I bike to school every morning. I have 3 different routes to choose from each morning and
afternoon, all of which cross this one drainage ditch at some point. I did some research and I
found out it was called the Permanente Diversion Canal. It’s hard to describe what the area
looks like with words, so here is a map.
(Justin Kong 12.22.19)
The blue on the left is Permanente Creek, and the blue on the right is Stevens Creek. The
yellow in between is the diversion canal, and the black lines are the three crossings I use.
I learned that when Permanente Creek starts going through neighborhoods, it’s just a tiny dirt
ditch without flood protection. The diversion canal is surrounded by cement, and it looks like it
can take a huge amount of water. Here are some photos of the canal I took over the duration of
(Justin Kong 2.1.19-6.8.19)
One thing that really fascinated me was the start and end of the canal. I knew the end was at
Stevens Creek just East of highway 85, but I did not know where the start was. I wanted to see
this place, but I could not because it’s purposefully blocked off from the public. I found a picture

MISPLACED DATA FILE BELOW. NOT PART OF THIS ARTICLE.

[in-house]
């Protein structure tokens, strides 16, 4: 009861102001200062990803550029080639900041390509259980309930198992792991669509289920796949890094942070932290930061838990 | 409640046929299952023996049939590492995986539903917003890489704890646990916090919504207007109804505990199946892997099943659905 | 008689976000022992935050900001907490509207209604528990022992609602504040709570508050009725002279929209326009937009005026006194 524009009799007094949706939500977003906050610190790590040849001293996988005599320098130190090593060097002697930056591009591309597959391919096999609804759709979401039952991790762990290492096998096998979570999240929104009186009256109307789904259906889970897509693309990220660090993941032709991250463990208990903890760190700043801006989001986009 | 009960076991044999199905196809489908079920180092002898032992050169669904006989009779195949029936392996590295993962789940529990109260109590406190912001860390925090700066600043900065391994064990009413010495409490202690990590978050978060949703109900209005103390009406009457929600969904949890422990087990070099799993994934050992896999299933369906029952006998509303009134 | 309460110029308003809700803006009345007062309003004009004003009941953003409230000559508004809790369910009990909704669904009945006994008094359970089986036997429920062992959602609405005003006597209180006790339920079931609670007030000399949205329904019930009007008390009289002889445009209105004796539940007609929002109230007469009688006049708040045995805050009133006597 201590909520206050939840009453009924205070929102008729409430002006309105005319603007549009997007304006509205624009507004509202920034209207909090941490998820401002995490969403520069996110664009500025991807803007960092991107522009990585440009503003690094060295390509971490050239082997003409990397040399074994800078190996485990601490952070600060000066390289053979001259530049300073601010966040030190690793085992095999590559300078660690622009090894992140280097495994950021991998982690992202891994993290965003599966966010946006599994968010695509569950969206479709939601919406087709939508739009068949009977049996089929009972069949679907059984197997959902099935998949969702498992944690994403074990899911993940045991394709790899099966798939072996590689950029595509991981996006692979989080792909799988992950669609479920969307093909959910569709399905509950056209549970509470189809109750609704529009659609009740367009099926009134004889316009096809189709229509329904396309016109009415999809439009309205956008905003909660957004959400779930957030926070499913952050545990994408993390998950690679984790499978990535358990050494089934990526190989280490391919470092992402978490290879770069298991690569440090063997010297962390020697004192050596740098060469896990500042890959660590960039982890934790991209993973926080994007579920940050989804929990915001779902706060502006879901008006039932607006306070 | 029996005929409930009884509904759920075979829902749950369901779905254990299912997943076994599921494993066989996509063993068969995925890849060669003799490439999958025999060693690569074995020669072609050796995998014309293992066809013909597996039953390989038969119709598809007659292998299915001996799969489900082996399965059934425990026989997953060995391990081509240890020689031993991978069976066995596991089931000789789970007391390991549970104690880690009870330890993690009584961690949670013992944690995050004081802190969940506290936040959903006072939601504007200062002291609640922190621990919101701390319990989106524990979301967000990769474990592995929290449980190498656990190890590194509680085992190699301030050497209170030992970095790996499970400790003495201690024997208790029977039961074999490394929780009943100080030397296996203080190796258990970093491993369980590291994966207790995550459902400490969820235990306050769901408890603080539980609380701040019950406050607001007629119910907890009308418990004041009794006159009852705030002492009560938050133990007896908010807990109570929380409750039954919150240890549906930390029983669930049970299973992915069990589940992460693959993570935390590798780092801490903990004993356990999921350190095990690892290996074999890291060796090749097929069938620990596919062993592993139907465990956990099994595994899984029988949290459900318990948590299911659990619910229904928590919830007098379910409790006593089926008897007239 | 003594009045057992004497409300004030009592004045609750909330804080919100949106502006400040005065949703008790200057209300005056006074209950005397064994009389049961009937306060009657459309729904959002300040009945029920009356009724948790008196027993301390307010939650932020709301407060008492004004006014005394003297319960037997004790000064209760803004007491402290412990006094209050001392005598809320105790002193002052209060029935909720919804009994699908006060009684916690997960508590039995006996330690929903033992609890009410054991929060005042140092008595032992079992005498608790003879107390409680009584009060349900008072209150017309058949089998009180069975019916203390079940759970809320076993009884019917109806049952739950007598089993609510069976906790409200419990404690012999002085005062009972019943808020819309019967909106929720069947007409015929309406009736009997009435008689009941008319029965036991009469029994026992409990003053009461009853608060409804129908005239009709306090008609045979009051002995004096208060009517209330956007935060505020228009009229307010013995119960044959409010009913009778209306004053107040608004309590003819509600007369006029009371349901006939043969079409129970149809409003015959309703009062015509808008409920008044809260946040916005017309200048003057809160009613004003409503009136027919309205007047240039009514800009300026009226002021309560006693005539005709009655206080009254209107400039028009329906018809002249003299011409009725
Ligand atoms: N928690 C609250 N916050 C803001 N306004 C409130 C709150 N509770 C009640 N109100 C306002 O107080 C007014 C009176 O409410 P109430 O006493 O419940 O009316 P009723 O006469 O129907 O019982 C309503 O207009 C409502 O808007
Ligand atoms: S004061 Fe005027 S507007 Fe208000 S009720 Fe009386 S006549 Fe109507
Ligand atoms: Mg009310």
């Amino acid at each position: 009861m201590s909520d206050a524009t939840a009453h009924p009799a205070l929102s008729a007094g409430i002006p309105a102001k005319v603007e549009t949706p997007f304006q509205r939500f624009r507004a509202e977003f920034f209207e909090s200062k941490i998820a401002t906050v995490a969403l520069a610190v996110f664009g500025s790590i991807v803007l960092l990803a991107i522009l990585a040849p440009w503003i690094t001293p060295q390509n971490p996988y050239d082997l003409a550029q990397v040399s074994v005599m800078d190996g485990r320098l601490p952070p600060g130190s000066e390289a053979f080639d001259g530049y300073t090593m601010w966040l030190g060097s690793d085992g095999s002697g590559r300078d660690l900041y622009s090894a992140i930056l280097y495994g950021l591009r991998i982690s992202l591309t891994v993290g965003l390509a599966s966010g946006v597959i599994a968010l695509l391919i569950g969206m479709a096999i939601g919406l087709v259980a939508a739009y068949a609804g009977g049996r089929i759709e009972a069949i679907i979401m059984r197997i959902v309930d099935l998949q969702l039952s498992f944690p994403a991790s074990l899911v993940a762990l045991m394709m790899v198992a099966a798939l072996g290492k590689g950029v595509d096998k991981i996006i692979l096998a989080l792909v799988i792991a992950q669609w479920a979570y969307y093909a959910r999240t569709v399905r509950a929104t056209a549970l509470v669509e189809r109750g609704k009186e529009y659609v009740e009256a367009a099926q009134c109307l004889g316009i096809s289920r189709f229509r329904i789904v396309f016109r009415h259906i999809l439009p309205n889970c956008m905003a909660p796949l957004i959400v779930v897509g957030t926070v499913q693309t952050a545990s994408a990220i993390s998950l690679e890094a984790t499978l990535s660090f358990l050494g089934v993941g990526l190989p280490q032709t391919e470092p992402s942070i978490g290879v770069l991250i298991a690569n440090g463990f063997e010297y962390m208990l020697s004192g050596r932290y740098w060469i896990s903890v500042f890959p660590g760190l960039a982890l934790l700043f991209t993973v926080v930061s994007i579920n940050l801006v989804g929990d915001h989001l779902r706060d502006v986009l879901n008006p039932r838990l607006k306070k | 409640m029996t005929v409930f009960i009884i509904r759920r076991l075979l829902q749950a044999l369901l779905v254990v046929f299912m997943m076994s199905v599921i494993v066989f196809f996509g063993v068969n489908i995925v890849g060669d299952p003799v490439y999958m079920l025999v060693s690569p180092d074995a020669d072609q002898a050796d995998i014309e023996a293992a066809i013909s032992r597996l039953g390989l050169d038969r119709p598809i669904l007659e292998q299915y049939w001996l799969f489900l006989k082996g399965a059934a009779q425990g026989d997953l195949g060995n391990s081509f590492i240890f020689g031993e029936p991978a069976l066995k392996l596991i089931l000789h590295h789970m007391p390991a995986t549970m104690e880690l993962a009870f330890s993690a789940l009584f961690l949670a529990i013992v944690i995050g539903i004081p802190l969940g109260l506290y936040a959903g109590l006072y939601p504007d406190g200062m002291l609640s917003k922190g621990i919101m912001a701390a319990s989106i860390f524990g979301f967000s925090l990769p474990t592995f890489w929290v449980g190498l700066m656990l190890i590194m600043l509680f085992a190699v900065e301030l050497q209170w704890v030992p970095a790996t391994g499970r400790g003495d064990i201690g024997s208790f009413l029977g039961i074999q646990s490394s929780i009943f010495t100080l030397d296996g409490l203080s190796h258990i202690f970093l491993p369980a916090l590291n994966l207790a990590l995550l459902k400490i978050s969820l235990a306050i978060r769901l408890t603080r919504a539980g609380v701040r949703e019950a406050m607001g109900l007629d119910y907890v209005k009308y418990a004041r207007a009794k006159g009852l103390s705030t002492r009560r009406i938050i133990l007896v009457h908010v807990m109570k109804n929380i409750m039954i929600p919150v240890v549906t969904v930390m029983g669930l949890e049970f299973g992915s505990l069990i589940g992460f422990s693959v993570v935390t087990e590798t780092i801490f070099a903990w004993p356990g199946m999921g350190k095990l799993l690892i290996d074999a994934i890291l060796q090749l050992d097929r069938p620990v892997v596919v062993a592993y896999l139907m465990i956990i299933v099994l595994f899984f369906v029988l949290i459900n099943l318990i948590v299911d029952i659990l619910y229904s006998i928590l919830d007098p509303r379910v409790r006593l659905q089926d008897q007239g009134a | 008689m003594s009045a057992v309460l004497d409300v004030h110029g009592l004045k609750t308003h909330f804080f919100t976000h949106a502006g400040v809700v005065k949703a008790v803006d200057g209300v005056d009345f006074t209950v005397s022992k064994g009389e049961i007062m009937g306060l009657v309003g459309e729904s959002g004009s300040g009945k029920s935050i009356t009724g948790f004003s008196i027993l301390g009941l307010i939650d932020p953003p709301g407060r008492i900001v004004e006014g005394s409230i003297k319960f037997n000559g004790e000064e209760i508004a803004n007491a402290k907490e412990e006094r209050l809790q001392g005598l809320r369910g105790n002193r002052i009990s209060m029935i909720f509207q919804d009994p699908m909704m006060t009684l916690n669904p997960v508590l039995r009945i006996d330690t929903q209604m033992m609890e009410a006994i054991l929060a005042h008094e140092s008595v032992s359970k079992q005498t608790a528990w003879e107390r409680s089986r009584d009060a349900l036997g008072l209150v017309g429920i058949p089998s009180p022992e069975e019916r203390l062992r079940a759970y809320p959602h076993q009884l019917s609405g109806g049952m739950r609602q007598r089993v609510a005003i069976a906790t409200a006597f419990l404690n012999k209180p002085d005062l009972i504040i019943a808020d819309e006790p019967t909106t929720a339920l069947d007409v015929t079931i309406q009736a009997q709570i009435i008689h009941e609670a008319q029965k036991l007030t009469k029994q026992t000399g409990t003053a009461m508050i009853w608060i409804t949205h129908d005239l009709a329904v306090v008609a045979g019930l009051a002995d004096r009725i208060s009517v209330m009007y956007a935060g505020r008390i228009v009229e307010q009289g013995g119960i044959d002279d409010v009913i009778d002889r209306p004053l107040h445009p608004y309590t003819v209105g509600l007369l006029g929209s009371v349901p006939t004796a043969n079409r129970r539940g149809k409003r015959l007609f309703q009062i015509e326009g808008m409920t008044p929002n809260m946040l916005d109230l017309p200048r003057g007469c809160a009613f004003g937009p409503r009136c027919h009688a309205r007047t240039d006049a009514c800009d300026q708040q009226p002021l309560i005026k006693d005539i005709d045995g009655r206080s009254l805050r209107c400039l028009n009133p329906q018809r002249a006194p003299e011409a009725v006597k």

of the end on Wikipedia, and based on the graffiti, it might not be the safest place to go to
because of the people who spend time there.
I did find out I could get to the start of the canal, sort of. It’s not exactly by a road, but it’s visible
if you peer through a fence.
(Justin Kong 6.8.19)
Back in June, I biked to the road right by the start and I looked through the fence. There’s this
really weird door mechanism that controls which way the water goes, and it has been closed
(directing water to the canal) every time I’ve passed by.
In Heritage Oaks Park, there’s a place where you can walk right up to the creek. This park is
less than half a mile to the start of the canal. I went there last month with a couple friends, but
we couldn’t go into the creek bed because it had just rained and the current seemed pretty
strong. I thought that park (it’s the green one on the above map that says “Coach Ken Soccer
Academy”) was fascinating since it was right before a natural river entered a man made canal
that controls its flow and path.
(Justin Kong 12.22.19)
One other place where you can cross the canal is at the back of Blach Intermediate School. The
entirety of the southern boundary of the school is the canal, which makes it one of the few
places you can walk along it. There’s also one footbridge that connects it to Altamead Drive and
Carmel Terrace, which was pretty cool to walk across. I wonder if any of the students at that
school have ever been fascinated by this canal. I always thought my neighborhood and city
were kinda boring, but there are little details like the canal that just need to be discovered.